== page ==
Starbucks tuition reimbursement expected to boost revenue for ASU

Moody's Financial Ratio Analysis

Starbucks recently announced that it will make it possible for thousands of its part- and full-time U.S. employees to complete a college degree online at Arizona State University. Starbucks says that this is a unique collaboration that allows employees to finish their bachelor’s degrees with full tuition reimbursement. ASU has a successful online education program.

Starbucks wrote glowingly about ASU:

It is ranked the second most innovative school in the country by U.S. News & World Report and ranks 5th in the nation in producing the best-qualified graduates, according to a Wall Street Journal survey of campus recruiters. Today, almost half of college students in the U.S. drop out before finishing a bachelor’s degree while nearly half of all ASU Online students graduate in under three years.

Moody’s writes about the tuition deal with ASU, which is rates Aa3 (8.5):

Starbucks Corporation is rated A3 [7] stable with brand strength as a key credit factor and has approximately 135,000 employees across the United States.

With potential students located across the 50 states, the Starbucks program will significantly improve brand awareness in markets that ASU has not previously penetrated with its core programs. Ultimately, this should lead to strengthened student demand for ASU’s core and online programs.

ASU is now generating about 10 percent of its tuition revenues from online enrollment. Moody’s says that the additional revenue generated by Starbucks enrollees is expected to outweigh the costs of financial aid that ASU will offer to the Starbucks students. Moody’s wrote:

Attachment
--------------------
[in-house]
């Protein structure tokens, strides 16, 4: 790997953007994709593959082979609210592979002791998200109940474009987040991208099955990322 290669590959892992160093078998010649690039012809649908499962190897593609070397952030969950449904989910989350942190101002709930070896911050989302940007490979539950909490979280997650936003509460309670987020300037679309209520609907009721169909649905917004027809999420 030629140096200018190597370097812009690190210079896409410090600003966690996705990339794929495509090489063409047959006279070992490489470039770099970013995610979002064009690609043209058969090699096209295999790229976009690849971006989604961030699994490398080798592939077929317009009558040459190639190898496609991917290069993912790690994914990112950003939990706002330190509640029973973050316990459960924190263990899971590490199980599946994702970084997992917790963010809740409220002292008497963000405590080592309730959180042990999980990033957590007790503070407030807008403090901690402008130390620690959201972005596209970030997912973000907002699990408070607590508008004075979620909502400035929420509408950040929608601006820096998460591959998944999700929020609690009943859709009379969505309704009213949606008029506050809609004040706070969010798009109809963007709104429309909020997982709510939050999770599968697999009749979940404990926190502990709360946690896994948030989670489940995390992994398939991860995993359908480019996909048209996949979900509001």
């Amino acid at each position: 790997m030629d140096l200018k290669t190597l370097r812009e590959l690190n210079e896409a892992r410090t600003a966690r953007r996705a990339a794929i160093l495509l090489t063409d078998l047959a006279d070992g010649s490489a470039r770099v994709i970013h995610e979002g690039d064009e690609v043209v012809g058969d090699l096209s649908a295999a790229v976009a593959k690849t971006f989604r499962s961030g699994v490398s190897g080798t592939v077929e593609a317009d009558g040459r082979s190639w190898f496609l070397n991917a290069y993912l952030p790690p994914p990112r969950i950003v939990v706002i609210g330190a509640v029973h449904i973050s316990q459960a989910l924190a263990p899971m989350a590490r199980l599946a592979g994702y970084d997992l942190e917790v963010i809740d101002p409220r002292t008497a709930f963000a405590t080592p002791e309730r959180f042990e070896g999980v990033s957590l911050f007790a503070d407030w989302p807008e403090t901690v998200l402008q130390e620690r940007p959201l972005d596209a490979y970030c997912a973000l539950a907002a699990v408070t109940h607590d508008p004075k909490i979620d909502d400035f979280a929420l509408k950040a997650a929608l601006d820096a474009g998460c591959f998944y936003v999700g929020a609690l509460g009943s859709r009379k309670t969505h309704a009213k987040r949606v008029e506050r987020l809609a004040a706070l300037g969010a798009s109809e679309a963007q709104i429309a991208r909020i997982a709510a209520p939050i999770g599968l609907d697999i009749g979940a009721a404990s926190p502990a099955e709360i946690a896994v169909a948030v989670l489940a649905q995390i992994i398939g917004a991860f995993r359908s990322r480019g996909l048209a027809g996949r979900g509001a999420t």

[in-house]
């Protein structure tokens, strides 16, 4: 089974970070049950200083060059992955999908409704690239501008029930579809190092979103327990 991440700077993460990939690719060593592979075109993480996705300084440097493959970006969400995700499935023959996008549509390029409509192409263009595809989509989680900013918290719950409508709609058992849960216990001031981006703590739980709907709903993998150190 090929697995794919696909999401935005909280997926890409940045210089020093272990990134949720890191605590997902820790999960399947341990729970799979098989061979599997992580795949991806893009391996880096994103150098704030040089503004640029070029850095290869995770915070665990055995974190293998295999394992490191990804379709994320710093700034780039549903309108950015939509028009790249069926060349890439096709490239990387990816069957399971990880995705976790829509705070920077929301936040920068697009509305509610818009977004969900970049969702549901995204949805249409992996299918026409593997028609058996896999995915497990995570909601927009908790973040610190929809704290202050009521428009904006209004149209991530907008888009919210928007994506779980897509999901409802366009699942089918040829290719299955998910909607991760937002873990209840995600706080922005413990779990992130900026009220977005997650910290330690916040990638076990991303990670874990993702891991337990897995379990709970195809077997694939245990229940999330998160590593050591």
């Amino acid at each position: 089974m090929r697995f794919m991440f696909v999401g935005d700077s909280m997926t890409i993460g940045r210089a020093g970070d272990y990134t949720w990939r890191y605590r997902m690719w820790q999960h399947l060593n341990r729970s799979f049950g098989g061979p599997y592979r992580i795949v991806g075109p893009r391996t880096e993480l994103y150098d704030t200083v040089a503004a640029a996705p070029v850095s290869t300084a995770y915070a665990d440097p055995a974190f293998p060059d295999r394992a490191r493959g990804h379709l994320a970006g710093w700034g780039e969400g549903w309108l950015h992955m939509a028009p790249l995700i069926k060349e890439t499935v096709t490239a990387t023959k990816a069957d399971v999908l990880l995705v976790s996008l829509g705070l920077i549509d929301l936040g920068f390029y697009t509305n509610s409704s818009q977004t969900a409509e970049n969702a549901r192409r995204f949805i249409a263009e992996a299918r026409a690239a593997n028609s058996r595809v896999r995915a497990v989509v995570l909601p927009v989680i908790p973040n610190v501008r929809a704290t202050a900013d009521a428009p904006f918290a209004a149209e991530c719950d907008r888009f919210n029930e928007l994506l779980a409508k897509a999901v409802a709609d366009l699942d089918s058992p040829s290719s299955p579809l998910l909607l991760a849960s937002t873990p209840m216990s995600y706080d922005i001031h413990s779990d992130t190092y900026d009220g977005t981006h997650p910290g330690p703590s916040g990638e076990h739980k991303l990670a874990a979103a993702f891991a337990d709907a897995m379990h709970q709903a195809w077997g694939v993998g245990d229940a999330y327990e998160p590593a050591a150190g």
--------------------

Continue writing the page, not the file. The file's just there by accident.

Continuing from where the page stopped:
Cash flow problems in higher education

There have been endless stories about the massive student loan problem. One in six borrowers are now late in their payments. It’s a crushing burden for college graduates who can’t find a job or don’t have one that pays enough. We also hear about colleges and universities that are struggling with debt loads that they took on to finance new construction. The New York Times reported in December 2012:

But some colleges and universities have also borrowed heavily, spending money on vast expansions and amenities aimed at luring better students: student unions with movie theaters and wine bars; workout facilities with climbing walls and ‘lazy rivers’; and dormitories with single rooms and private baths.

Instead of funding better instruction, the borrowing mainly addressed campuses and housing. More from the Times:

The cost-benefit of college sports

A Moody’s report published on Thursday looks at the risk that expensive athletics programs pose to American universities. The majority of these programs lose money, but it has been arguable that athletic success typically enhances a university’s image. It’s a spending gamble, then, for schools to employ to attract students. Moody’s writes:

Universities pursue high-profile sports programs for the opportunity to increase brand recognition, student demand, and donor support. However, that upside comes with financial and reputational risks that require careful oversight. As the commercial success of big-time college sports has grown, so too have the potential benefits and risks to universities.

Here are the risks:

» Budgetary Strain: 90 percent of athletic programs are not self-sustaining, requiring growing subsidies, which divert funding away from other university operations.

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